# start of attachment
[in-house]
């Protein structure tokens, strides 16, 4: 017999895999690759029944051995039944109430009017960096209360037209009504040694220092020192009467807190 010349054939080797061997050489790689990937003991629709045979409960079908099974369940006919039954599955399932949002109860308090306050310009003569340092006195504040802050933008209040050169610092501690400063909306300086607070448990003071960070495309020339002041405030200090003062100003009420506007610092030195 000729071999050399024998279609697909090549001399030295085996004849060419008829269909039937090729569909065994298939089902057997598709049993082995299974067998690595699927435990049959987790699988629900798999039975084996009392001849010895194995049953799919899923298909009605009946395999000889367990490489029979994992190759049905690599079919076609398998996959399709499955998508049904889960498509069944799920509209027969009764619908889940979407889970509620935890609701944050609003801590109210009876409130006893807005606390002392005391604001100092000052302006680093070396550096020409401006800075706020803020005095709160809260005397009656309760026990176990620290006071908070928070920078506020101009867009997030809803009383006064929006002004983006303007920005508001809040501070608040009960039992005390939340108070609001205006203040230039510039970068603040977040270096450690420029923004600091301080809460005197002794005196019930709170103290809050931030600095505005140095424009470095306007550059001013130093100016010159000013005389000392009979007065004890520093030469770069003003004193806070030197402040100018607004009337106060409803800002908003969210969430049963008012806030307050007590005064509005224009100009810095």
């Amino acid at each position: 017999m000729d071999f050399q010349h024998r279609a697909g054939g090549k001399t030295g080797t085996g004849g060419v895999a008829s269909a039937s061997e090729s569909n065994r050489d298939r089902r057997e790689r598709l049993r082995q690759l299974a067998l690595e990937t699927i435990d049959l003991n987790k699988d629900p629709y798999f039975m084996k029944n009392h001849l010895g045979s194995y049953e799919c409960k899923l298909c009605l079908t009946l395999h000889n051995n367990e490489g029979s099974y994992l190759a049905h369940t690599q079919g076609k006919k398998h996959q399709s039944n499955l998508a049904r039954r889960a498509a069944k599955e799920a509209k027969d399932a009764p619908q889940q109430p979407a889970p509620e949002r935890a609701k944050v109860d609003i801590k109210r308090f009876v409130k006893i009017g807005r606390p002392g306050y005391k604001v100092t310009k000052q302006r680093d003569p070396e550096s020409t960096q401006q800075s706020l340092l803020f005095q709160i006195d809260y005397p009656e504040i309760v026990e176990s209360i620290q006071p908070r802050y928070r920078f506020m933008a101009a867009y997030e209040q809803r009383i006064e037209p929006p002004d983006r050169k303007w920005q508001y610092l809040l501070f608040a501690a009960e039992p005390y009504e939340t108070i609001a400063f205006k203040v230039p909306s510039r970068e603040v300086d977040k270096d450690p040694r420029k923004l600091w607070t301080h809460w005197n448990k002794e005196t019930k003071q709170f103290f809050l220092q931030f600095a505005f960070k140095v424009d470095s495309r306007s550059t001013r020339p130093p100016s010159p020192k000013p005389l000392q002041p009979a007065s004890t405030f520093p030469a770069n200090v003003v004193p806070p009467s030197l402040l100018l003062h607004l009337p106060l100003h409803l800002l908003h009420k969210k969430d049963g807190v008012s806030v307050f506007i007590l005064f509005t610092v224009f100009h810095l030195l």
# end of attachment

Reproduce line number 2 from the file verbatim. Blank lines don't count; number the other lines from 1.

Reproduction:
């Protein structure tokens, strides 16, 4: 017999895999690759029944051995039944109430009017960096209360037209009504040694220092020192009467807190 010349054939080797061997050489790689990937003991629709045979409960079908099974369940006919039954599955399932949002109860308090306050310009003569340092006195504040802050933008209040050169610092501690400063909306300086607070448990003071960070495309020339002041405030200090003062100003009420506007610092030195 000729071999050399024998279609697909090549001399030295085996004849060419008829269909039937090729569909065994298939089902057997598709049993082995299974067998690595699927435990049959987790699988629900798999039975084996009392001849010895194995049953799919899923298909009605009946395999000889367990490489029979994992190759049905690599079919076609398998996959399709499955998508049904889960498509069944799920509209027969009764619908889940979407889970509620935890609701944050609003801590109210009876409130006893807005606390002392005391604001100092000052302006680093070396550096020409401006800075706020803020005095709160809260005397009656309760026990176990620290006071908070928070920078506020101009867009997030809803009383006064929006002004983006303007920005508001809040501070608040009960039992005390939340108070609001205006203040230039510039970068603040977040270096450690420029923004600091301080809460005197002794005196019930709170103290809050931030600095505005140095424009470095306007550059001013130093100016010159000013005389000392009979007065004890520093030469770069003003004193806070030197402040100018607004009337106060409803800002908003969210969430049963008012806030307050007590005064509005224009100009810095």